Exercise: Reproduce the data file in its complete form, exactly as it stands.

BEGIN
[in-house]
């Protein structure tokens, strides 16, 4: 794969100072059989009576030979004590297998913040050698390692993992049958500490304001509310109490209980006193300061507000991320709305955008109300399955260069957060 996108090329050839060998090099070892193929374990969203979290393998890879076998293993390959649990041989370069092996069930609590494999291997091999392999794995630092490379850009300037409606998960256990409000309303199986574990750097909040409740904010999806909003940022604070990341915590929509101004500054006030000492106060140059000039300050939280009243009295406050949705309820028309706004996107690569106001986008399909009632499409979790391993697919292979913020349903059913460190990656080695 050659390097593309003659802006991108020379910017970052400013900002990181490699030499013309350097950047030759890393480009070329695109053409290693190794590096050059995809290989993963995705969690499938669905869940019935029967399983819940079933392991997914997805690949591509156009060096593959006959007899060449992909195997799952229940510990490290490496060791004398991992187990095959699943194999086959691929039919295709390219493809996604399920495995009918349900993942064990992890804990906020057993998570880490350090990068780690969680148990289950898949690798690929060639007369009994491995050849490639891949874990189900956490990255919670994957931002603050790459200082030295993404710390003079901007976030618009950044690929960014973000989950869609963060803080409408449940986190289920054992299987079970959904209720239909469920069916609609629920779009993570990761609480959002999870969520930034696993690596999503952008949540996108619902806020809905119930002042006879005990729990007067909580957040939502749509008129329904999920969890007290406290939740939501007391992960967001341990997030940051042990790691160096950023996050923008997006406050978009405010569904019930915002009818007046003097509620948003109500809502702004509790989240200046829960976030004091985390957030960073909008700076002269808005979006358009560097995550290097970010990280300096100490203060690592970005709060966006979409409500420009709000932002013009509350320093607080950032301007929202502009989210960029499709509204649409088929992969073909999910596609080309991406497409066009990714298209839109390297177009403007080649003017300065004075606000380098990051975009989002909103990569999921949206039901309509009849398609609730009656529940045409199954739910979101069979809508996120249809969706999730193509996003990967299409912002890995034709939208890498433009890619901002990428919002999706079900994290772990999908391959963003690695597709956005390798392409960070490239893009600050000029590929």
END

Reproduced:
[in-house]
């Protein structure tokens, strides 16, 4: 794969100072059989009576030979004590297998913040050698390692993992049958500490304001509310109490209980006193300061507000991320709305955008109300399955260069957060 996108090329050839060998090099070892193929374990969203979290393998890879076998293993390959649990041989370069092996069930609590494999291997091999392999794995630092490379850009300037409606998960256990409000309303199986574990750097909040409740904010999806909003940022604070990341915590929509101004500054006030000492106060140059000039300050939280009243009295406050949705309820028309706004996107690569106001986008399909009632499409979790391993697919292979913020349903059913460190990656080695 050659390097593309003659802006991108020379910017970052400013900002990181490699030499013309350097950047030759890393480009070329695109053409290693190794590096050059995809290989993963995705969690499938669905869940019935029967399983819940079933392991997914997805690949591509156009060096593959006959007899060449992909195997799952229940510990490290490496060791004398991992187990095959699943194999086959691929039919295709390219493809996604399920495995009918349900993942064990992890804990906020057993998570880490350090990068780690969680148990289950898949690798690929060639007369009994491995050849490639891949874990189900956490990255919670994957931002603050790459200082030295993404710390003079901007976030618009950044690929960014973000989950869609963060803080409408449940986190289920054992299987079970959904209720239909469920069916609609629920779009993570990761609480959002999870969520930034696993690596999503952008949540996108619902806020809905119930002042006879005990729990007067909580957040939502749509008129329904999920969890007290406290939740939501007391992960967001341990997030940051042990790691160096950023996050923008997006406050978009405010569904019930915002009818007046003097509620948003109500809502702004509790989240200046829960976030004091985390957030960073909008700076002269808005979006358009560097995550290097970010990280300096100490203060690592970005709060966006979409409500420009709000932002013009509350320093607080950032301007929202502009989210960029499709509204649409088929992969073909999910596609080309991406497409066009990714298209839109390297177009403007080649003017300065004075606000380098990051975009989002909103990569999921949206039901309509009849398609609730009656529940045409199954739910979101069979809508996120249809969706999730193509996003990967299409912002890995034709939208890498433009890619901002990428919002999706079900994290772990999908391959963003690695597709956005390798392409960070490239893009600050000029590929």